4.  Sacks, M.D., Steven M., et al.  Retrospective study of sympathetic therapy for pain attenuation in 197 patients. Unplished. Accessed on the manufacturer’s website.
  5. Schwartz Robert G.  Electric sympathetic block:  Current theoretical concepts and clinical results, Journal of Back and Musculoskeletal Rehabilitation 1998; 10: 31-46. 
  6. Work Loss Data Institute. Pain 2006; National Guideline Clearinghouse. Available at:


Medical Policy Group, July 2001

Medical Policy Group, January 2003

Medical Policy Group, February 2004

Medical Policy Group, September 2005 (1)

Medical Policy Administration Committee, October 2005

Available for comment October 12-November 28, 2005

Medical Policy Group, February 2006 (1)

Medical Policy Administration Committee, March 2006

Medical Policy Group, February 2007 (1)

Medical Policy Group, February 2008 (1)

Medical Policy Group, February 2009 (1)

Medical Policy Group, February 2010 (1) Active Policy but no longer scheduled for regular literature reviews and updates effective February 23, 2010.

Medical Policy Group, June 2019 (3): 2019 Updates to Key Points, References and Key Words: added bioelectric treatment systems. A peer-reviewed literature analysis was completed and no new information was identified that would alter the coverage statement of this policy.

Medical Policy Group, July 2021 (3): 2021 Updates to Key Points. A peer-reviewed literature analysis was completed and no new information was identified that would alter the coverage statement of this policy. Policy statement updated to remove “not medically necessary, “no other changes to policy statement or intent.

Medical Policy Group, June 2022 (3): 2022 Updates to Key Points and References. Reviewed by consensus. A peer-reviewed literature analysis was completed and no new information was identified that would alter the coverage statement of this policy.

Medical Policy Group, July 2023 (3): 2023 Updates to Key Points, Benefit Applications and, References. Reviewed by consensus. A peer reviewed literature analysis was completed, and no new information was identified that would alter the coverage statement of this policy.

Medical Policy Group, July 2024 (3):  Updates to References. Reviewed by consensus. A peer reviewed literature analysis was completed and no new information was identified that would alter the coverage statement of this policy.

This medical policy is not an authorization, certification, explanation of benefits, or a contract. Eligibility and benefits are determined on a case-by-case basis according to the terms of the member’s plan in effect as of the date services are rendered. All medical policies are based on (i) research of current medical literature and (ii) review of common medical practices in the treatment and diagnosis of disease as of the date hereof. Physicians and other providers are solely responsible for all aspects of medical care and treatment, including the type, quality, and levels of care and treatment.

This policy is intended to be used for adjudication of claims (including pre-admission certification, pre-determinations, and pre-procedure review) in Blue Cross and Blue Shield's administration of plan contracts.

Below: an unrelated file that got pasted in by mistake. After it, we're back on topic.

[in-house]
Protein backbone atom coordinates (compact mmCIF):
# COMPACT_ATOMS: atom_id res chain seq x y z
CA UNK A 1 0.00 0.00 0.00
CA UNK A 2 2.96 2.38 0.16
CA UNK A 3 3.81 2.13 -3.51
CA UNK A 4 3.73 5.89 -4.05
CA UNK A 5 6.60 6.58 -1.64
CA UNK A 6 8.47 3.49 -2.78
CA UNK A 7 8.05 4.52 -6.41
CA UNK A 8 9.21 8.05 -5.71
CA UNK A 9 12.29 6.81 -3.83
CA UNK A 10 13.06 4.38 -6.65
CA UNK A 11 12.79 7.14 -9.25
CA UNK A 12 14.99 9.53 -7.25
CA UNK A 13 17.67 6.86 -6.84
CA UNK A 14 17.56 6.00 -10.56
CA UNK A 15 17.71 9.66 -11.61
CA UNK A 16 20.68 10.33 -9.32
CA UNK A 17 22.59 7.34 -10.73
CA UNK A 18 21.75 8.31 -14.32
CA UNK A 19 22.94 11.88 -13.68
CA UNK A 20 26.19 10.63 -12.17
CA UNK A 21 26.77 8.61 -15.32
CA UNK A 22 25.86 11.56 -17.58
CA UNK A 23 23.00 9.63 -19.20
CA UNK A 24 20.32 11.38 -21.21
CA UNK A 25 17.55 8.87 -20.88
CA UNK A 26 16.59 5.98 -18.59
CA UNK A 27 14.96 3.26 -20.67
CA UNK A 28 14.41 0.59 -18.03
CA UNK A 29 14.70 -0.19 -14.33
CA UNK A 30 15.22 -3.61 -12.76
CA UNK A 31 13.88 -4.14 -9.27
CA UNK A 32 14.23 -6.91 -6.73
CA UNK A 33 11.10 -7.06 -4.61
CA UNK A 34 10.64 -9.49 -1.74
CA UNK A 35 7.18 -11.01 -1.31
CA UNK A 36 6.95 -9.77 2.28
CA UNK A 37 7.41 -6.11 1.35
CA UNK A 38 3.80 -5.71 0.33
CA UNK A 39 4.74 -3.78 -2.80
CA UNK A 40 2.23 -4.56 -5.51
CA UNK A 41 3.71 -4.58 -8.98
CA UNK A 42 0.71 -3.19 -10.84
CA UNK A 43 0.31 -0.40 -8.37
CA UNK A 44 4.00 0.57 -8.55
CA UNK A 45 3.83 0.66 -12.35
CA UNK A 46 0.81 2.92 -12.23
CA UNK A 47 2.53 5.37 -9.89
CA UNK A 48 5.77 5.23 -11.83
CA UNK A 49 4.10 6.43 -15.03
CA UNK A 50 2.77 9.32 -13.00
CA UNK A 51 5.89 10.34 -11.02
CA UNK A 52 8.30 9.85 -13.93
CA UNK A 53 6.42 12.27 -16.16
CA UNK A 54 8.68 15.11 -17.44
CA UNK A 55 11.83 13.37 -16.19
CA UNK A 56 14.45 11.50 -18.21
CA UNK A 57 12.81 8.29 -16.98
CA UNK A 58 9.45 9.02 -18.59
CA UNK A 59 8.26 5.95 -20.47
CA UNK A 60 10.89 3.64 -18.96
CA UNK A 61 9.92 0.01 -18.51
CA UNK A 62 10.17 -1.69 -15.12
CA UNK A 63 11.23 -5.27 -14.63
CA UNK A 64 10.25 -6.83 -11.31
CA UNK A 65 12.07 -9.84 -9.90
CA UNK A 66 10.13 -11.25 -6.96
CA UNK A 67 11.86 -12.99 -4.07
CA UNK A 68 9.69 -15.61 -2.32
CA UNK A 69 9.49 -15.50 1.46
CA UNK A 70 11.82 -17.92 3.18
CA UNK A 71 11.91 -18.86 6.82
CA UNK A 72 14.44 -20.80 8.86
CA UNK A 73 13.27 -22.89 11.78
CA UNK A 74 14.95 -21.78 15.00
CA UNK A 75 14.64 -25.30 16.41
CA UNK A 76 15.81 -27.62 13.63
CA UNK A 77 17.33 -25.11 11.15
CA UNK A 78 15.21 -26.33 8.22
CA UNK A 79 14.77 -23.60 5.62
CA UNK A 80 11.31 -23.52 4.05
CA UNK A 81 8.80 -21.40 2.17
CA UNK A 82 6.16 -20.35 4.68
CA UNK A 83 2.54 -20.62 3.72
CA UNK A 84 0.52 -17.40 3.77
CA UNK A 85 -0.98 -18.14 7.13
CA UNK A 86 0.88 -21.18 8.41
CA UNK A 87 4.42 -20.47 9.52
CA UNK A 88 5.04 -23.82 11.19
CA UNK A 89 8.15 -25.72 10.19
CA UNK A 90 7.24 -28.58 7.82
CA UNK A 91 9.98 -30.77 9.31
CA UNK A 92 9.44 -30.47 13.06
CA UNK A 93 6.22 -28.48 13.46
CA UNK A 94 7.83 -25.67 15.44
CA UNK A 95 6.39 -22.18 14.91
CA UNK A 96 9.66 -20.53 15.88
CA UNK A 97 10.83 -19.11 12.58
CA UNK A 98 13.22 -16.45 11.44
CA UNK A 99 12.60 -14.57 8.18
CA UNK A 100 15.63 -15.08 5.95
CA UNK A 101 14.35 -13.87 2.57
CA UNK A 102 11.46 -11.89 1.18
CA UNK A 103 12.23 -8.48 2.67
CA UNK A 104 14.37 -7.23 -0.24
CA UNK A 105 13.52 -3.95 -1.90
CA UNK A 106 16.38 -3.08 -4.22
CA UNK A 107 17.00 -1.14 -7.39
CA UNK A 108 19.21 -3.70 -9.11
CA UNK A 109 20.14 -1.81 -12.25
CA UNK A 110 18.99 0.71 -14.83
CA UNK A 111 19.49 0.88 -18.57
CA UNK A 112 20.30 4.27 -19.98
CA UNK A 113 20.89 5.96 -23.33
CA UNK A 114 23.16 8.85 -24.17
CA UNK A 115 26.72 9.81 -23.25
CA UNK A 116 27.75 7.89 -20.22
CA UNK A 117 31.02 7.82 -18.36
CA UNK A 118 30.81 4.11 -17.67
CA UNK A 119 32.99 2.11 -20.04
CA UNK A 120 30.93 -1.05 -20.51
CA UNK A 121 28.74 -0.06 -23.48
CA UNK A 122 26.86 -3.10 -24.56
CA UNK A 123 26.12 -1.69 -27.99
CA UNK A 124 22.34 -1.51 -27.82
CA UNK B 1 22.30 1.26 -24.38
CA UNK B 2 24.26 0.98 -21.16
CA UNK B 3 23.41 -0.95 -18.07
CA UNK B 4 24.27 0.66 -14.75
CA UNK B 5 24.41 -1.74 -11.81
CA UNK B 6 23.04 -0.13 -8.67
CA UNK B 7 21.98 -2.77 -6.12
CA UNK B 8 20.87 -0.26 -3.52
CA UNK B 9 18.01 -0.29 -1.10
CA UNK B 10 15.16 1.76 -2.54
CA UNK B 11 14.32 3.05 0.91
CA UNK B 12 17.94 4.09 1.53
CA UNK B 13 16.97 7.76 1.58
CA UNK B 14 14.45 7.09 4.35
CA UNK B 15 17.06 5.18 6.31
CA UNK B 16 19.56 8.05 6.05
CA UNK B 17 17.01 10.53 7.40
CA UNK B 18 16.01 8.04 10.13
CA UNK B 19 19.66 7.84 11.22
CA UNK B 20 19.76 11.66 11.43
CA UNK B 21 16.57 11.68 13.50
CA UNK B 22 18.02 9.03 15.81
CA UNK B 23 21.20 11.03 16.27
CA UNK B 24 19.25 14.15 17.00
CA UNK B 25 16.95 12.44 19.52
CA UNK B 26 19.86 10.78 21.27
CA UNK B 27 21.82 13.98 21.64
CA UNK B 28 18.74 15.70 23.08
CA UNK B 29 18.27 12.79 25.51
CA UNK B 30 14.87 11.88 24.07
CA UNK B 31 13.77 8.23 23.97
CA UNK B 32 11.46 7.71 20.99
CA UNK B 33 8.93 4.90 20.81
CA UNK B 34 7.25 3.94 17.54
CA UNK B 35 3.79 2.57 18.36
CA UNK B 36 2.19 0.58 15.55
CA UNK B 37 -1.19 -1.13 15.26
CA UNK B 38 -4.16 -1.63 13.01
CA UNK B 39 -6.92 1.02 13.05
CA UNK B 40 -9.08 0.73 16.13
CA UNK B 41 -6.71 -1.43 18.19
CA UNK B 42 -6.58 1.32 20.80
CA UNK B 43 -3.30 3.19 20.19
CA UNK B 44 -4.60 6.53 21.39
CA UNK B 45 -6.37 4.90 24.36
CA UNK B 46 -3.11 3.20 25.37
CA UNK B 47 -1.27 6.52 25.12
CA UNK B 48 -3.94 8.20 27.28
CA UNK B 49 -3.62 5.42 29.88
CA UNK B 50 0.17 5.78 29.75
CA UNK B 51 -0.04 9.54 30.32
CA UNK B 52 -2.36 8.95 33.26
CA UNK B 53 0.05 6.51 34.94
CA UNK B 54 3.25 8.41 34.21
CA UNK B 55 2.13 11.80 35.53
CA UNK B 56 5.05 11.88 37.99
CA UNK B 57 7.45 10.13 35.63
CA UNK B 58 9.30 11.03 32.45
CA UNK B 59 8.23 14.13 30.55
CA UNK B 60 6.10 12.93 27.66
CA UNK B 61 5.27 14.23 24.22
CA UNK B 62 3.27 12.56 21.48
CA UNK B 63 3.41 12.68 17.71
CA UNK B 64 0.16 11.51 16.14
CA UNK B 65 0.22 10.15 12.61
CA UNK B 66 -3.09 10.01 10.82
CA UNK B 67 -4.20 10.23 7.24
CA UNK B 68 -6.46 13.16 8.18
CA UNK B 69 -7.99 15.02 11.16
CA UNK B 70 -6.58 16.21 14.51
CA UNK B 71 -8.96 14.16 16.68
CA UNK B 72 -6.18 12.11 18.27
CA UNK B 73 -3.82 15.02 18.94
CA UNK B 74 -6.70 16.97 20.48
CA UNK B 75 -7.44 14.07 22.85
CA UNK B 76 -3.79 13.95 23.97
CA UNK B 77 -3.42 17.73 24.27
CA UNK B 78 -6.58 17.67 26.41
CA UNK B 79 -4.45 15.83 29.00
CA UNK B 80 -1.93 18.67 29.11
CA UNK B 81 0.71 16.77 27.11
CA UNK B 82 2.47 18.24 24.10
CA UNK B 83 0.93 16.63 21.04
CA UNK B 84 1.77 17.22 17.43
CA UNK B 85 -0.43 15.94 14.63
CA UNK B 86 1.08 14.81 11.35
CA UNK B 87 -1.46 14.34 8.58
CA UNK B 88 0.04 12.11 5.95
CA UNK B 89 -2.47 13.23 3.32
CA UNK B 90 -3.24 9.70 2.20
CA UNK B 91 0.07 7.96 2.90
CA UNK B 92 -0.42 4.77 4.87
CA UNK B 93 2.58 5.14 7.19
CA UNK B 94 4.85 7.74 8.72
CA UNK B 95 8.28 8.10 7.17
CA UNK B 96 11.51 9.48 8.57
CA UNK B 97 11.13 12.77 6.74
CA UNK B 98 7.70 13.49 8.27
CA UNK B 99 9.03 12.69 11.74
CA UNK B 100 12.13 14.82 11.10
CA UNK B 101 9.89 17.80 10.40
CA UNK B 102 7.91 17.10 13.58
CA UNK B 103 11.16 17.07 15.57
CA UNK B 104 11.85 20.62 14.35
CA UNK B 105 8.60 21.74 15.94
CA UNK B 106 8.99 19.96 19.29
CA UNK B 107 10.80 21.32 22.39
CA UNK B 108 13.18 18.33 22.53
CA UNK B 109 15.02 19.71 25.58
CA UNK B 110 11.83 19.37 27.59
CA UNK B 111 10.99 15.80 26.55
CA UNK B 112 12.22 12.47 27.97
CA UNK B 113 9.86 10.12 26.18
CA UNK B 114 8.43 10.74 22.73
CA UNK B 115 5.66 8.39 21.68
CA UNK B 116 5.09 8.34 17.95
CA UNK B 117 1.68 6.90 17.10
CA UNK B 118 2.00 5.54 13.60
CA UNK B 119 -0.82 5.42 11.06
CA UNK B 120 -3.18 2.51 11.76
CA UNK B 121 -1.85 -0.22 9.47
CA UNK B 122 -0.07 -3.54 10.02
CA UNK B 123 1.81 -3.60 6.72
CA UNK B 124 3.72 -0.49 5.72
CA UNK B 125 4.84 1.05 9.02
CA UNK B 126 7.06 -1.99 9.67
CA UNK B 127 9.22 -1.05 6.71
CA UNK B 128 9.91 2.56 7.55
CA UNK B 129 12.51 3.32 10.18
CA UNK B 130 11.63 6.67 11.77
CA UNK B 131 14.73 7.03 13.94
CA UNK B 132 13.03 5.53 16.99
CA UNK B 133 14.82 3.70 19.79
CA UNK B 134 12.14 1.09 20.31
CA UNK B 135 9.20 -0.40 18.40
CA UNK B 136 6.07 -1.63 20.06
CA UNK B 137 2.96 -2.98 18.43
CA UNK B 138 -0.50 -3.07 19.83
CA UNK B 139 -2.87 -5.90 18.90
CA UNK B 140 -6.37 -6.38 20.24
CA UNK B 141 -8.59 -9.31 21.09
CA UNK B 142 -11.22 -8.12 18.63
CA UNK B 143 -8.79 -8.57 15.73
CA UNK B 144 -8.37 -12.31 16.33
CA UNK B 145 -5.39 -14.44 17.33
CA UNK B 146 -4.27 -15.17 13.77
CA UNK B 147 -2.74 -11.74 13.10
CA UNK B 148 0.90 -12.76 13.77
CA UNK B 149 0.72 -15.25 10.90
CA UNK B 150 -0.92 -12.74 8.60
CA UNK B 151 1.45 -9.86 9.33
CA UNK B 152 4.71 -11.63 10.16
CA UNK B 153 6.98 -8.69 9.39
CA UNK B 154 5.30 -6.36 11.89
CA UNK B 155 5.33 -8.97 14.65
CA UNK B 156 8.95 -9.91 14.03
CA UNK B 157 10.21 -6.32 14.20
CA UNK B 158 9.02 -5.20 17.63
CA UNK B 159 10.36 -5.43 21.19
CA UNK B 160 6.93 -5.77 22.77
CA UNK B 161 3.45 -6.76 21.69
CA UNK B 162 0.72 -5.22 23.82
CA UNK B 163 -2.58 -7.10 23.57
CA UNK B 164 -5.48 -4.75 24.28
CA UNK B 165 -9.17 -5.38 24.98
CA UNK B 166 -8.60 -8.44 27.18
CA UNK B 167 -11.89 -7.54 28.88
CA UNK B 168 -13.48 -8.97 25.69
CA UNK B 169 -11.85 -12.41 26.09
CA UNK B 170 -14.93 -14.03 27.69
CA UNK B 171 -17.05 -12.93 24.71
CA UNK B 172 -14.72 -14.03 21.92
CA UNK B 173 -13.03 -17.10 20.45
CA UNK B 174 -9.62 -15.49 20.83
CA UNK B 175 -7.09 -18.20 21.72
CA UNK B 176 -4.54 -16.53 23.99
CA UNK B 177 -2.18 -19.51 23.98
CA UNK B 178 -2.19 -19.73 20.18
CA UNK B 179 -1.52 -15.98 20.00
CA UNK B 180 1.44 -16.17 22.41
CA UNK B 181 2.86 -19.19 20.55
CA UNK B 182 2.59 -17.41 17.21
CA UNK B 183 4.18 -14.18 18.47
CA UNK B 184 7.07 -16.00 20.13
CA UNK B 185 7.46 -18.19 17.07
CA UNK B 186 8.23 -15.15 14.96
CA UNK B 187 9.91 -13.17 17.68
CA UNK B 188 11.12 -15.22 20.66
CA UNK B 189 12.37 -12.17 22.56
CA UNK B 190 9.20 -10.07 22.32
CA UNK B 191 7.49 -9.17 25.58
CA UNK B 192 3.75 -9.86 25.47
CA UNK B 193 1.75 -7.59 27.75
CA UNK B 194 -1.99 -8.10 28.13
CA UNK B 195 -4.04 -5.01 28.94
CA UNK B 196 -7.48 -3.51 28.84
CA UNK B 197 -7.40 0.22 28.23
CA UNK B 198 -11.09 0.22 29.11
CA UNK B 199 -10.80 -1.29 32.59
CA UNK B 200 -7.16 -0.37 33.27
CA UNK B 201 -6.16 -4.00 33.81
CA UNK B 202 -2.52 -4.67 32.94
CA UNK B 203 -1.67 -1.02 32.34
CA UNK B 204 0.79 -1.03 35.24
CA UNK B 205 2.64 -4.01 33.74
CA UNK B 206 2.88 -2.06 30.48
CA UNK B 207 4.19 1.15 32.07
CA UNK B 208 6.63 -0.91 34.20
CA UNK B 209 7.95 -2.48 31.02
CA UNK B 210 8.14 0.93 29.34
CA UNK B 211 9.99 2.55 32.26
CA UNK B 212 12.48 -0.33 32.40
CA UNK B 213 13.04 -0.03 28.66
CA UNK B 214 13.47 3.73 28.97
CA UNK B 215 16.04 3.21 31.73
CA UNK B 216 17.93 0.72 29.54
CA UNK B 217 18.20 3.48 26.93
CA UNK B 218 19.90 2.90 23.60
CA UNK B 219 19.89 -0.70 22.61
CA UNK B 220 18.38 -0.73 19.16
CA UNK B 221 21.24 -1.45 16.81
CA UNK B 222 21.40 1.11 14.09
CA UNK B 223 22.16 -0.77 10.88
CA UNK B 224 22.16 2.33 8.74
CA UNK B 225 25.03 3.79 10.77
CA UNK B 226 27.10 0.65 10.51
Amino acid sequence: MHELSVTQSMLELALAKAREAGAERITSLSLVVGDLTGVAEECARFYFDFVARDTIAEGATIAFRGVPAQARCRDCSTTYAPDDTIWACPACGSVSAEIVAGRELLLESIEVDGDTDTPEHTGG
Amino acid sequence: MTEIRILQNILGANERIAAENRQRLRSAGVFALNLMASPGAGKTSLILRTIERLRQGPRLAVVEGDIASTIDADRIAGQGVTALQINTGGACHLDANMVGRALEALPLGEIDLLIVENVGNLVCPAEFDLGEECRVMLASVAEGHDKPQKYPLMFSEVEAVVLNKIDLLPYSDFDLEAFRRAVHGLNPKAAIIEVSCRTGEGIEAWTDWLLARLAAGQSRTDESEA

The plan does not approve or deny procedures, services, testing, or equipment for our members. Our decisions concern coverage only. The decision of whether or not to have a certain test, treatment or procedure is one made between the physician and his/her patient. The plan administers benefits based on the member's contract and corporate medical policies. Physicians should always exercise their best medical judgment in providing the care they feel is most appropriate for their patients. Needed care should not be delayed or refused because of a coverage determination.

As a general rule, benefits are payable under health plans only in cases of medical necessity and only if services or supplies are not investigational, provided the customer group contracts have such coverage.

The following Association Technology Evaluation Criteria must be met for a service/supply to be considered for coverage:

1. The technology must have final approval from the appropriate government regulatory bodies;

2. The scientific evidence must permit conclusions concerning the effect of the technology on health outcomes;

3. The technology must improve the net health outcome;

4. The technology must be as beneficial as any established alternatives;

5. The improvement must be attainable outside the investigational setting.

Medical Necessity means that health care services (e.g., procedures, treatments, supplies, devices, equipment, facilities or drugs) that a physician, exercising prudent clinical judgment, would provide to a patient for the purpose of preventing, evaluating, diagnosing or treating an illness, injury or disease or its symptoms, and that are:

1. In accordance with generally accepted standards of medical practice; and

2. Clinically appropriate in terms of type, frequency, extent, site and duration and considered effective for the patient’s illness, injury or disease; and

3. Not primarily for the convenience of the patient, physician or other health care provider; and

4. Not more costly than an alternative service or sequence of services at least as likely to produce equivalent therapeutic or diagnostic results as to the diagnosis or treatment of that patient’s illness, injury or disease.